Only limited research data concerning interaction between EMF emitted by mobile phones and auditory function and possible impact on hearing, are available in the literature. The animal experiment, distortion product otoacoustic emissions (DPOAEs) did not show statistically significant changes on the outer hair cells functionality of adult as well as developing rats exposed to EMF at 900-1800 MHz frequencies for 1–2 h per day for 30 days(Parazzini M,2002) (Kizilay A, 2003).

No appreciable change was seen in evoked otoacoustic emissions (OAEs) and none of the subjects reported a deterioration in hearing threshold level after 10 minutes exposure to the EMFs emitted by mobile phones in a recent human experiment to study the effects of the EMF of mobile phones on hearing status(Ozturan O, 2002). Other studies based on the brainstem evoked audiometry response (BERA) concluded that 30 minutes of mobile phone use has no adverse effect on the human auditory system(Arai N) (Gábor Stefanics, 2007). These small number of publications show that there is a big gap in the knowledge of potential biological effects of cellular phone use on hearing.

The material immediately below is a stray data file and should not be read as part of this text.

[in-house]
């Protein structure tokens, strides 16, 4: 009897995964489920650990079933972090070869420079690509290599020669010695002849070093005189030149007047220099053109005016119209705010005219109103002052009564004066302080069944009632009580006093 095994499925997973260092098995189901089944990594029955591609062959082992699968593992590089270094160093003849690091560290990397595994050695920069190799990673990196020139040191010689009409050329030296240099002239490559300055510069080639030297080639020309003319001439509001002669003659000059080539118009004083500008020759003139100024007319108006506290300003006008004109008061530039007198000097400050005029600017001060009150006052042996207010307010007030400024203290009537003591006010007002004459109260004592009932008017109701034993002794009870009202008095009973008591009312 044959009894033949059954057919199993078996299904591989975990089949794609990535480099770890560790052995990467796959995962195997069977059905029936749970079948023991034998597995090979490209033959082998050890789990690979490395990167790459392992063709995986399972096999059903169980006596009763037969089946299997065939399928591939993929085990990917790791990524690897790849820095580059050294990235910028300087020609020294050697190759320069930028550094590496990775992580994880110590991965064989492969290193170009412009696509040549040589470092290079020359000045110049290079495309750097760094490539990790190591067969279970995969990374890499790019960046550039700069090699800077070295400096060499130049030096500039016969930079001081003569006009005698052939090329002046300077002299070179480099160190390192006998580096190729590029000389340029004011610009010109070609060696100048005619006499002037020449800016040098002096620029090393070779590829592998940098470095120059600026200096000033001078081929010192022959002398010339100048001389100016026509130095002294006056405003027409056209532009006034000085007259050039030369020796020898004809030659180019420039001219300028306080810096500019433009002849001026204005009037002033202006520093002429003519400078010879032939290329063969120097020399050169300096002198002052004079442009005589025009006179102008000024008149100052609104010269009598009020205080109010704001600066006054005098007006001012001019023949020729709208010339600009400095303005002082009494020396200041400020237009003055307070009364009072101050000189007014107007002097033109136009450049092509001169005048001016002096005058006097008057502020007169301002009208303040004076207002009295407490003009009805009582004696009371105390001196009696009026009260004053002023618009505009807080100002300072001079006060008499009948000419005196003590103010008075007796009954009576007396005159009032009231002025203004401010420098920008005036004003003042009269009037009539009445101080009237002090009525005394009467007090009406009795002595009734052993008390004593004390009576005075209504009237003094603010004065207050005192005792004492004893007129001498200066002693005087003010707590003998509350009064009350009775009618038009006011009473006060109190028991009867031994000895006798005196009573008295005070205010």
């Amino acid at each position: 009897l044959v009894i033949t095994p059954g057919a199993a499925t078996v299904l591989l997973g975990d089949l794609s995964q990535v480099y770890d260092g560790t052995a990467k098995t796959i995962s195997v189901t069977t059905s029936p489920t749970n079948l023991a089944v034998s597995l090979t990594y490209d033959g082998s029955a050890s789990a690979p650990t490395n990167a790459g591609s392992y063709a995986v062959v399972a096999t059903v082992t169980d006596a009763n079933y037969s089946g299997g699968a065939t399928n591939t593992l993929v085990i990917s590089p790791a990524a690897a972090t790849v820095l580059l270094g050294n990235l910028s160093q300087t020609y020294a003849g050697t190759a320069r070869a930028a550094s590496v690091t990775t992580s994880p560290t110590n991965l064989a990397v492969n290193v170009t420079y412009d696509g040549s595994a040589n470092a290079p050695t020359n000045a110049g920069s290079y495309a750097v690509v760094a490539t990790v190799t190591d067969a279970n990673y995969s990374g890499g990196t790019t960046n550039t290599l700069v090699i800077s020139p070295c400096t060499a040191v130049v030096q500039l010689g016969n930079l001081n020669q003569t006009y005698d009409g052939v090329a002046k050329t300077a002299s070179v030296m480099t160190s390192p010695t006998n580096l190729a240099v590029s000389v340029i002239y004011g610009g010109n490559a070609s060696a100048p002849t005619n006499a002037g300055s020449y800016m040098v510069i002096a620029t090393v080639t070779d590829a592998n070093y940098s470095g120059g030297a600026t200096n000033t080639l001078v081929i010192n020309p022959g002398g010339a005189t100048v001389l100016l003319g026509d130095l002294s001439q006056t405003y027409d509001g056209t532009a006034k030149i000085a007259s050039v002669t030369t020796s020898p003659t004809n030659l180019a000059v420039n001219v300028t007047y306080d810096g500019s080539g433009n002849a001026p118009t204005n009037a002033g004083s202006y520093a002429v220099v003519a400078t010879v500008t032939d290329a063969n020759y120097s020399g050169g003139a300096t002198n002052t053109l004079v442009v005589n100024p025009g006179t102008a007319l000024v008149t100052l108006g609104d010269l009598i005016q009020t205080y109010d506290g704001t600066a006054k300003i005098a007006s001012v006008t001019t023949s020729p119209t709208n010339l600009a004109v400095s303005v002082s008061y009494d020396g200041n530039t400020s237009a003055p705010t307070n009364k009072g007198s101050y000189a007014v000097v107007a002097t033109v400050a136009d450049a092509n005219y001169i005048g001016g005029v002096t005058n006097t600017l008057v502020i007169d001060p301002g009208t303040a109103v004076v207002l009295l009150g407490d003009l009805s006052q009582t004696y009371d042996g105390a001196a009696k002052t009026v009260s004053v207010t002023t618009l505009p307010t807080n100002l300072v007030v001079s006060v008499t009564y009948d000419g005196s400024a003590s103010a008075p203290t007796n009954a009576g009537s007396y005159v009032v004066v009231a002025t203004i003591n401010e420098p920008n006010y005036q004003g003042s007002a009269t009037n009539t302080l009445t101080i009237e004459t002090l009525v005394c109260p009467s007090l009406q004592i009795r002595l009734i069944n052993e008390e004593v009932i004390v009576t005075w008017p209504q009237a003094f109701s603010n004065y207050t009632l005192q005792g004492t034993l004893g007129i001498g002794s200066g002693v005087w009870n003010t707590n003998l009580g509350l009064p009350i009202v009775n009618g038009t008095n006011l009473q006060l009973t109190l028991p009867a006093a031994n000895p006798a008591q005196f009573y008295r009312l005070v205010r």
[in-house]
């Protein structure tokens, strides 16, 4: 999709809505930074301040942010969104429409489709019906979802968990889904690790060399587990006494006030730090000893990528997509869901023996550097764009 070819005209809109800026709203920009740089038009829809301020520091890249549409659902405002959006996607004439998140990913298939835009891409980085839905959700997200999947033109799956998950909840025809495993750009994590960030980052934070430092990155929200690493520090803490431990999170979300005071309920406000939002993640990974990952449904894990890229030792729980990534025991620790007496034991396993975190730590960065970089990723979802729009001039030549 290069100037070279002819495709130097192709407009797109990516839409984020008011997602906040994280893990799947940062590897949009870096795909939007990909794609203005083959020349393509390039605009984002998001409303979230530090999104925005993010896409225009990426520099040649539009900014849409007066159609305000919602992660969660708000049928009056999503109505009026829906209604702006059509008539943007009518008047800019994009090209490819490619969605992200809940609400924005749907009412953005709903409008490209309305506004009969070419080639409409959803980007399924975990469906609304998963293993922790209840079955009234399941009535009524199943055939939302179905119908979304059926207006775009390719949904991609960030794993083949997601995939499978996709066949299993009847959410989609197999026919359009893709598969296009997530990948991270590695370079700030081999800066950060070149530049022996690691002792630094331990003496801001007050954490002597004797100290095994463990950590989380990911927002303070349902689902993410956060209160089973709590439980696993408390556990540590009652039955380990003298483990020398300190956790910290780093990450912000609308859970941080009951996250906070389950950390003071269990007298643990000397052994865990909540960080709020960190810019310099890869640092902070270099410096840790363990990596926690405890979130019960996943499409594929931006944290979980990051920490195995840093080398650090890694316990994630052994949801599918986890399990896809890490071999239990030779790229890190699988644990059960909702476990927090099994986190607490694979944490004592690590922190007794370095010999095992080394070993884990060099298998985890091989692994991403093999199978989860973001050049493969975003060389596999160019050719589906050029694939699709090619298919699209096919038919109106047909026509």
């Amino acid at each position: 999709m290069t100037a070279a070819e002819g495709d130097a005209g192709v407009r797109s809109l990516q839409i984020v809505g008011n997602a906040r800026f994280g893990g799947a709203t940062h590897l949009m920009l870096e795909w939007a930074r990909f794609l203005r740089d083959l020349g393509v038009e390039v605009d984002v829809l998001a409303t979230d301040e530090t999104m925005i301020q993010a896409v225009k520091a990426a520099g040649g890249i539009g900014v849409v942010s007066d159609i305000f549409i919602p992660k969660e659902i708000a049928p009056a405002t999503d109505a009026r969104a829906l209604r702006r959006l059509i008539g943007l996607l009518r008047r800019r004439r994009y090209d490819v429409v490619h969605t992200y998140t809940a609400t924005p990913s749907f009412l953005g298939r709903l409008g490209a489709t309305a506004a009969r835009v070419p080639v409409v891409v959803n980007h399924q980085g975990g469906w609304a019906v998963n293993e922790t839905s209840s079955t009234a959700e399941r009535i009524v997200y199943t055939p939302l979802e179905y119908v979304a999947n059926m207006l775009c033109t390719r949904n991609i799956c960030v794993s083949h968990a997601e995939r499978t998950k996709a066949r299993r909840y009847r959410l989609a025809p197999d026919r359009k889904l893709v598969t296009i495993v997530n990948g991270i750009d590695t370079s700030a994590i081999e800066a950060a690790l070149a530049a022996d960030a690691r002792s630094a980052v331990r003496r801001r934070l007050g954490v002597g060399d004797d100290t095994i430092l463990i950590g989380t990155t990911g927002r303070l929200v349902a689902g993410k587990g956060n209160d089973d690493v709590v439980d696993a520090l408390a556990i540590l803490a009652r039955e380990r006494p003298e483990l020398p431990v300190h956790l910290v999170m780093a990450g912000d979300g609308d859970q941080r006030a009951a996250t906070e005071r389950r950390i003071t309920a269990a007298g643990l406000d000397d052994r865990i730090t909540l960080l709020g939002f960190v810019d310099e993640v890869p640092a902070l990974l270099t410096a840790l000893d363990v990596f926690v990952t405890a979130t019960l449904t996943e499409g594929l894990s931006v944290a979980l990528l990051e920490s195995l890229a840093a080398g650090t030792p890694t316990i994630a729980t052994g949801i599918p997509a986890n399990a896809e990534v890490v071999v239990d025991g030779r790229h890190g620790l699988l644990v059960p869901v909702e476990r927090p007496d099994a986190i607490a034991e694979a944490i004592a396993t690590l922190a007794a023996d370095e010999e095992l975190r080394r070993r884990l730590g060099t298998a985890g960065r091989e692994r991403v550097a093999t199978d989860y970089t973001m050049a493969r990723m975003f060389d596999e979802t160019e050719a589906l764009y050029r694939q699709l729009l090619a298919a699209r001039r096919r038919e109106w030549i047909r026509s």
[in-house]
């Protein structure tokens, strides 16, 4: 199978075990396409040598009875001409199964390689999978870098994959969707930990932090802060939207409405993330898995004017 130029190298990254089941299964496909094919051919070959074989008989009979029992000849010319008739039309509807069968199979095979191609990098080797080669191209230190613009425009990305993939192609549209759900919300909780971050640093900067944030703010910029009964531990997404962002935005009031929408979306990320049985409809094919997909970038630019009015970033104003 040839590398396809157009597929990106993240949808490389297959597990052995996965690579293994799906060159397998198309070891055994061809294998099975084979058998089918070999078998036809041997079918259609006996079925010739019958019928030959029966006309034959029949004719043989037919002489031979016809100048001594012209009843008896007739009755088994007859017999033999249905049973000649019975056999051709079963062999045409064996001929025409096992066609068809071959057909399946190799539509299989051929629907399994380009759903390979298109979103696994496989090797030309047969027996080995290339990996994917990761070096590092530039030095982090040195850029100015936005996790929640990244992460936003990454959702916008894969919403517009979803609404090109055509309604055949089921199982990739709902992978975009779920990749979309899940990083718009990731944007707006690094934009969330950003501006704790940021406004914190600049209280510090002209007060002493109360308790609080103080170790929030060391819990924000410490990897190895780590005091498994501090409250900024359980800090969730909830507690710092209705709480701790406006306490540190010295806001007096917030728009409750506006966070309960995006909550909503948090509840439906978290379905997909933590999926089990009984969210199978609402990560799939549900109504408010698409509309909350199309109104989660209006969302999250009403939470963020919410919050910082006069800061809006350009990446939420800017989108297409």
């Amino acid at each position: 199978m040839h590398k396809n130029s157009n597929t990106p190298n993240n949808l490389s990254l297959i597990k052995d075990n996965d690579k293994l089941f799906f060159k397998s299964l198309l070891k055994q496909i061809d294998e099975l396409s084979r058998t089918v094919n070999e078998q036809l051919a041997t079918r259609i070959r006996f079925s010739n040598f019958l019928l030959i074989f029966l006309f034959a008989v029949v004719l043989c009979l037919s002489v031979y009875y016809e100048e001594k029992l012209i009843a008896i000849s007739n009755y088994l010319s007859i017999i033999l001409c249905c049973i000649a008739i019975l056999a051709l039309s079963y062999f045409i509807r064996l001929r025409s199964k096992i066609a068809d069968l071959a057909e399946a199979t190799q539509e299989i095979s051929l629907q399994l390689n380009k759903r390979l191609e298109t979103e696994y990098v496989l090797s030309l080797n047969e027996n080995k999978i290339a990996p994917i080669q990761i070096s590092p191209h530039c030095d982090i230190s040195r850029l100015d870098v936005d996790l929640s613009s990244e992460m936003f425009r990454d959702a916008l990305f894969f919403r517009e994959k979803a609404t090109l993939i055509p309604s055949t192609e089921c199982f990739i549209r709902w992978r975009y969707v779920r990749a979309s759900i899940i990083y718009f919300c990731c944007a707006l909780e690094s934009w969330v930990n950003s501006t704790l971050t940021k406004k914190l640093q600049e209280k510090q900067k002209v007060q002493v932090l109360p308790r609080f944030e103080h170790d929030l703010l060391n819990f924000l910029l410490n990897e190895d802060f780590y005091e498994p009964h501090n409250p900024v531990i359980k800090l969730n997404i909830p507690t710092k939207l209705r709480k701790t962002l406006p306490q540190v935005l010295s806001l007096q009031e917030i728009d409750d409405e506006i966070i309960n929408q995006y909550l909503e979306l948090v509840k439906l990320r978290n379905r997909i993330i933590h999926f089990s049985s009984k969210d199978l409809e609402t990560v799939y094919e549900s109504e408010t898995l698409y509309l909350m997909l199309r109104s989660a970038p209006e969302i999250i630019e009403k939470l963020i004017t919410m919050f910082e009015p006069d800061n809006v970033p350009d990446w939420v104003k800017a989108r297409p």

Mobile phone is based on the two way radio communication between a portable handset and closest base station. Cellular system divides the city into small cells, which vary from hundreds of metre in densely populated areas, to kilometres in the sparsely populated areas. Each cell has abase stationthat consists of a tower and a small building containing the radio equipment. A cell phone is aduplexdevice, which means that there are two different frequencies, one for talking and another separate frequency for listening. Therefore, both persons can talk on the call at the same time. Mobile phones operate withincells, and they can switch cells as from one cell to another as we move around from one place to another. This gives cell phones this incredible range, because the call is transferred between the base stations (cell) without interruption.